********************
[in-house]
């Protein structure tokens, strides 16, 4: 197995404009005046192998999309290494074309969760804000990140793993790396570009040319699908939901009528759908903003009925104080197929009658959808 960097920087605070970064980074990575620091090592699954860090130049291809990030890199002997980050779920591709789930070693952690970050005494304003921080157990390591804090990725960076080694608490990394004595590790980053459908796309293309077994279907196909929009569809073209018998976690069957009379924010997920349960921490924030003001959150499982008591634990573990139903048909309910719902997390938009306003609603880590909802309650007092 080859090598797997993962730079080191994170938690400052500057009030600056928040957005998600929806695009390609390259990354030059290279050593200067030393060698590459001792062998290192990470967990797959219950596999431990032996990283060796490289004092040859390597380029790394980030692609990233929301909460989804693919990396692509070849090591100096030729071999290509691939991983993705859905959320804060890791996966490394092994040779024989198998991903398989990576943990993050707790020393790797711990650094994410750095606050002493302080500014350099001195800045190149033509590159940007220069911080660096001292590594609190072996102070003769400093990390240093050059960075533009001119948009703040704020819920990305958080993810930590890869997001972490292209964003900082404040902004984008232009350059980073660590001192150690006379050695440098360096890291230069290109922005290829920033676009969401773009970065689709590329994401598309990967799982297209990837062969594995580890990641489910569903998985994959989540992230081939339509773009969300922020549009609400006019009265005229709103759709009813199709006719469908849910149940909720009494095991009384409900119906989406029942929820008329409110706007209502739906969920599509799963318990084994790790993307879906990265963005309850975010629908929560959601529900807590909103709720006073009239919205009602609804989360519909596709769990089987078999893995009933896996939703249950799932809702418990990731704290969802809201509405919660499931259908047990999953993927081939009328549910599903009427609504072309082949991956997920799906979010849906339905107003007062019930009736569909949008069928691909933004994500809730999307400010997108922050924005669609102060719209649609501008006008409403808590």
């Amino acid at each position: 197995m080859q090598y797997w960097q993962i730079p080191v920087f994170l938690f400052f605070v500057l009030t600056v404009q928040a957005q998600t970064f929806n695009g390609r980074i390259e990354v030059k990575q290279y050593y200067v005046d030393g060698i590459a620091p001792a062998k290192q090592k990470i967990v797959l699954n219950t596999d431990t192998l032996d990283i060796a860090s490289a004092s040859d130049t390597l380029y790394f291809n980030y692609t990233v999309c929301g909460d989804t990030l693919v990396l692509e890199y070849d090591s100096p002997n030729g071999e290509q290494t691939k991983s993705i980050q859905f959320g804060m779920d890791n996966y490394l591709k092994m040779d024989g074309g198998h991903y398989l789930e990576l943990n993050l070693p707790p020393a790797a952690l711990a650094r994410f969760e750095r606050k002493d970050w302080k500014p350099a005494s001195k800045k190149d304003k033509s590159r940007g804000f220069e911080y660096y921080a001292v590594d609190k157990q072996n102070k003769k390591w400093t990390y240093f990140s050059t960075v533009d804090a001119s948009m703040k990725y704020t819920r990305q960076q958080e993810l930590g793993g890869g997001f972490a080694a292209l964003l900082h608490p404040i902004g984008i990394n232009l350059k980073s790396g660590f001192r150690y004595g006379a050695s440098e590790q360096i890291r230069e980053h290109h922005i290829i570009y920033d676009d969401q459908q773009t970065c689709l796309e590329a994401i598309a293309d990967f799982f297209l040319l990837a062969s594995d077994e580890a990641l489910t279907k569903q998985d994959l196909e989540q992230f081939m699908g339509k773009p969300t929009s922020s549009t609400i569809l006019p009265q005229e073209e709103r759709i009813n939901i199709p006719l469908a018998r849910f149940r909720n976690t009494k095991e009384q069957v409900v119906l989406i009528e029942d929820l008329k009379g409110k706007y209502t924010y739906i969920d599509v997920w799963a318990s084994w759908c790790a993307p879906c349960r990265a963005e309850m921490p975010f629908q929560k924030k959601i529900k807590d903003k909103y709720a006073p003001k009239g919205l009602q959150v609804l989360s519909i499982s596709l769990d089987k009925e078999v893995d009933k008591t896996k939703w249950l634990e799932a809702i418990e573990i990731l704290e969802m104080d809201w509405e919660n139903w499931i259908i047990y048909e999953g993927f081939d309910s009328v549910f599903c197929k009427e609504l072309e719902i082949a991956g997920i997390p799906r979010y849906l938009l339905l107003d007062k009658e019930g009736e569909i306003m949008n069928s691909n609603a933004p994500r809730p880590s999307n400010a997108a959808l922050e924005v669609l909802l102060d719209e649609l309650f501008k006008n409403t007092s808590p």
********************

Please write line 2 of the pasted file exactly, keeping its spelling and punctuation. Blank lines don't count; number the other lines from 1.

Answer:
């Protein structure tokens, strides 16, 4: 197995404009005046192998999309290494074309969760804000990140793993790396570009040319699908939901009528759908903003009925104080197929009658959808 960097920087605070970064980074990575620091090592699954860090130049291809990030890199002997980050779920591709789930070693952690970050005494304003921080157990390591804090990725960076080694608490990394004595590790980053459908796309293309077994279907196909929009569809073209018998976690069957009379924010997920349960921490924030003001959150499982008591634990573990139903048909309910719902997390938009306003609603880590909802309650007092 080859090598797997993962730079080191994170938690400052500057009030600056928040957005998600929806695009390609390259990354030059290279050593200067030393060698590459001792062998290192990470967990797959219950596999431990032996990283060796490289004092040859390597380029790394980030692609990233929301909460989804693919990396692509070849090591100096030729071999290509691939991983993705859905959320804060890791996966490394092994040779024989198998991903398989990576943990993050707790020393790797711990650094994410750095606050002493302080500014350099001195800045190149033509590159940007220069911080660096001292590594609190072996102070003769400093990390240093050059960075533009001119948009703040704020819920990305958080993810930590890869997001972490292209964003900082404040902004984008232009350059980073660590001192150690006379050695440098360096890291230069290109922005290829920033676009969401773009970065689709590329994401598309990967799982297209990837062969594995580890990641489910569903998985994959989540992230081939339509773009969300922020549009609400006019009265005229709103759709009813199709006719469908849910149940909720009494095991009384409900119906989406029942929820008329409110706007209502739906969920599509799963318990084994790790993307879906990265963005309850975010629908929560959601529900807590909103709720006073009239919205009602609804989360519909596709769990089987078999893995009933896996939703249950799932809702418990990731704290969802809201509405919660499931259908047990999953993927081939009328549910599903009427609504072309082949991956997920799906979010849906339905107003007062019930009736569909949008069928691909933004994500809730999307400010997108922050924005669609102060719209649609501008006008409403808590």